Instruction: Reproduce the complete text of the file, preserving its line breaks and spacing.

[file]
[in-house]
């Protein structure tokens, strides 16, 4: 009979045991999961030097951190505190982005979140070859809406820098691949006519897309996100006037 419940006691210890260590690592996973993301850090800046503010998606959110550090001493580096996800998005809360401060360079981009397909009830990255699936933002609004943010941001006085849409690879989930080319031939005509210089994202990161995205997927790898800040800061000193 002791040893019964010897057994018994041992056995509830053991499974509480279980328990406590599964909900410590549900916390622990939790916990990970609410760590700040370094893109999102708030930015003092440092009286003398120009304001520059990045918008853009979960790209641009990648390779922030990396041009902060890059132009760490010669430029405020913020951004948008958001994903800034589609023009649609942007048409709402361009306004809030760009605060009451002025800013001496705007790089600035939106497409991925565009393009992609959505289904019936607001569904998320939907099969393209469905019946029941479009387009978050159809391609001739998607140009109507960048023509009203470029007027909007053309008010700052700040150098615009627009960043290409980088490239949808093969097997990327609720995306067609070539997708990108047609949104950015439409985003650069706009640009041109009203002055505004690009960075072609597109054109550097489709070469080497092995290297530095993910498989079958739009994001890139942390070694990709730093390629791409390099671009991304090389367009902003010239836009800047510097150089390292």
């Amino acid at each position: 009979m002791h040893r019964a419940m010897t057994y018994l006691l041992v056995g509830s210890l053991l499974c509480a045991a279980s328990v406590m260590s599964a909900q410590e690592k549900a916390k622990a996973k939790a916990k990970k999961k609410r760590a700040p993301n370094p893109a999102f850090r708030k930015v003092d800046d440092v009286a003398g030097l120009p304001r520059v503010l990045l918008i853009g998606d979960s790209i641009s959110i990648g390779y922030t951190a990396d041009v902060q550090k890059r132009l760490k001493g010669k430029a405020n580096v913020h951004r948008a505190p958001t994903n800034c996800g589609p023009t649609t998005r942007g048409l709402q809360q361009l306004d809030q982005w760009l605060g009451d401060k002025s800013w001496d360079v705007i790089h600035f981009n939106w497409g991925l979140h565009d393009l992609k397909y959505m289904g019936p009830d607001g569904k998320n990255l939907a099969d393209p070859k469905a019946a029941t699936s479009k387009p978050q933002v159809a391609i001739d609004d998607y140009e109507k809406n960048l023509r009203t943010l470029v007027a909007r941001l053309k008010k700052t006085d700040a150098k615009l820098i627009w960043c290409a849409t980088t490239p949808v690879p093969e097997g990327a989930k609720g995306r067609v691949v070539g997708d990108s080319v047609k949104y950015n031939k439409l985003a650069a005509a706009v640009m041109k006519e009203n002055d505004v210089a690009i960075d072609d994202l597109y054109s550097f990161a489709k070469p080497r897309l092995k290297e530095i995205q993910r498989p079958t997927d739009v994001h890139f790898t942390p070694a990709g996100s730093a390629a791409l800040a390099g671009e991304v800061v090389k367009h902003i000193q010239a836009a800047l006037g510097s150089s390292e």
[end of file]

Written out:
[in-house]
């Protein structure tokens, strides 16, 4: 009979045991999961030097951190505190982005979140070859809406820098691949006519897309996100006037 419940006691210890260590690592996973993301850090800046503010998606959110550090001493580096996800998005809360401060360079981009397909009830990255699936933002609004943010941001006085849409690879989930080319031939005509210089994202990161995205997927790898800040800061000193 002791040893019964010897057994018994041992056995509830053991499974509480279980328990406590599964909900410590549900916390622990939790916990990970609410760590700040370094893109999102708030930015003092440092009286003398120009304001520059990045918008853009979960790209641009990648390779922030990396041009902060890059132009760490010669430029405020913020951004948008958001994903800034589609023009649609942007048409709402361009306004809030760009605060009451002025800013001496705007790089600035939106497409991925565009393009992609959505289904019936607001569904998320939907099969393209469905019946029941479009387009978050159809391609001739998607140009109507960048023509009203470029007027909007053309008010700052700040150098615009627009960043290409980088490239949808093969097997990327609720995306067609070539997708990108047609949104950015439409985003650069706009640009041109009203002055505004690009960075072609597109054109550097489709070469080497092995290297530095993910498989079958739009994001890139942390070694990709730093390629791409390099671009991304090389367009902003010239836009800047510097150089390292």
């Amino acid at each position: 009979m002791h040893r019964a419940m010897t057994y018994l006691l041992v056995g509830s210890l053991l499974c509480a045991a279980s328990v406590m260590s599964a909900q410590e690592k549900a916390k622990a996973k939790a916990k990970k999961k609410r760590a700040p993301n370094p893109a999102f850090r708030k930015v003092d800046d440092v009286a003398g030097l120009p304001r520059v503010l990045l918008i853009g998606d979960s790209i641009s959110i990648g390779y922030t951190a990396d041009v902060q550090k890059r132009l760490k001493g010669k430029a405020n580096v913020h951004r948008a505190p958001t994903n800034c996800g589609p023009t649609t998005r942007g048409l709402q809360q361009l306004d809030q982005w760009l605060g009451d401060k002025s800013w001496d360079v705007i790089h600035f981009n939106w497409g991925l979140h565009d393009l992609k397909y959505m289904g019936p009830d607001g569904k998320n990255l939907a099969d393209p070859k469905a019946a029941t699936s479009k387009p978050q933002v159809a391609i001739d609004d998607y140009e109507k809406n960048l023509r009203t943010l470029v007027a909007r941001l053309k008010k700052t006085d700040a150098k615009l820098i627009w960043c290409a849409t980088t490239p949808v690879p093969e097997g990327a989930k609720g995306r067609v691949v070539g997708d990108s080319v047609k949104y950015n031939k439409l985003a650069a005509a706009v640009m041109k006519e009203n002055d505004v210089a690009i960075d072609d994202l597109y054109s550097f990161a489709k070469p080497r897309l092995k290297e530095i995205q993910r498989p079958t997927d739009v994001h890139f790898t942390p070694a990709g996100s730093a390629a791409l800040a390099g671009e991304v800061v090389k367009h902003i000193q010239a836009a800047l006037g510097s150089s390292e």